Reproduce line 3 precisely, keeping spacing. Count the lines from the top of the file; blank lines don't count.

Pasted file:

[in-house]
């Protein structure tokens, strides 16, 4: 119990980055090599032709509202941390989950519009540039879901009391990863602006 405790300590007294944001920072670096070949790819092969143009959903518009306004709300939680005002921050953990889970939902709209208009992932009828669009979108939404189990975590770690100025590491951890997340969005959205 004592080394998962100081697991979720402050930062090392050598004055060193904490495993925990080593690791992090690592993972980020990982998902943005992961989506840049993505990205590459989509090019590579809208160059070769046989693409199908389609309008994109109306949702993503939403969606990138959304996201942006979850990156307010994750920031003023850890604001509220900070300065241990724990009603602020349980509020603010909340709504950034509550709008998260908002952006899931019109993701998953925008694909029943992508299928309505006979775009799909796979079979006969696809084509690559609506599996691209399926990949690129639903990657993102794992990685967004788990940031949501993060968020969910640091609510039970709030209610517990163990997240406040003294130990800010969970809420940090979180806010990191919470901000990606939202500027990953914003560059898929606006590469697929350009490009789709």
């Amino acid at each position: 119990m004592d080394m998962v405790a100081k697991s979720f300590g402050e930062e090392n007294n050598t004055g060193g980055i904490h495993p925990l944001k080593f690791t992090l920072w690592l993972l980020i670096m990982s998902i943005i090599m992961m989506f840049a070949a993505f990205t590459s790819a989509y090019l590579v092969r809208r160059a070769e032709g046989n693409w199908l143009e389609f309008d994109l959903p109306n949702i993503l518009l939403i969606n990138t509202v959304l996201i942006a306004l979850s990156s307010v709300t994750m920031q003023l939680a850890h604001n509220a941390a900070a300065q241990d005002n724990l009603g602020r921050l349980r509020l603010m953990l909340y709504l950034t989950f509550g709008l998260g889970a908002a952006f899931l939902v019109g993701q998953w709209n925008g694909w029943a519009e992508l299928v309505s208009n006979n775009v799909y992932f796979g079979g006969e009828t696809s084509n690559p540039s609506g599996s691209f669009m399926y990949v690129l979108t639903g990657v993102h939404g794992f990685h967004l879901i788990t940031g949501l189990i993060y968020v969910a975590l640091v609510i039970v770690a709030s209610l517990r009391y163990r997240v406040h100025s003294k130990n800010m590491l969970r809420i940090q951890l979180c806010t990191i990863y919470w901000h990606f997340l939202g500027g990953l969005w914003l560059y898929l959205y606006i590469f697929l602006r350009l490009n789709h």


């Amino acid at each position: 119990m004592d080394m998962v405790a100081k697991s979720f300590g402050e930062e090392n007294n050598t004055g060193g980055i904490h495993p925990l944001k080593f690791t992090l920072w690592l993972l980020i670096m990982s998902i943005i090599m992961m989506f840049a070949a993505f990205t590459s790819a989509y090019l590579v092969r809208r160059a070769e032709g046989n693409w199908l143009e389609f309008d994109l959903p109306n949702i993503l518009l939403i969606n990138t509202v959304l996201i942006a306004l979850s990156s307010v709300t994750m920031q003023l939680a850890h604001n509220a941390a900070a300065q241990d005002n724990l009603g602020r921050l349980r509020l603010m953990l909340y709504l950034t989950f509550g709008l998260g889970a908002a952006f899931l939902v019109g993701q998953w709209n925008g694909w029943a519009e992508l299928v309505s208009n006979n775009v799909y992932f796979g079979g006969e009828t696809s084509n690559p540039s609506g599996s691209f669009m399926y990949v690129l979108t639903g990657v993102h939404g794992f990685h967004l879901i788990t940031g949501l189990i993060y968020v969910a975590l640091v609510i039970v770690a709030s209610l517990r009391y163990r997240v406040h100025s003294k130990n800010m590491l969970r809420i940090q951890l979180c806010t990191i990863y919470w901000h990606f997340l939202g500027g990953l969005w914003l560059y898929l959205y606006i590469f697929l602006r350009l490009n789709h």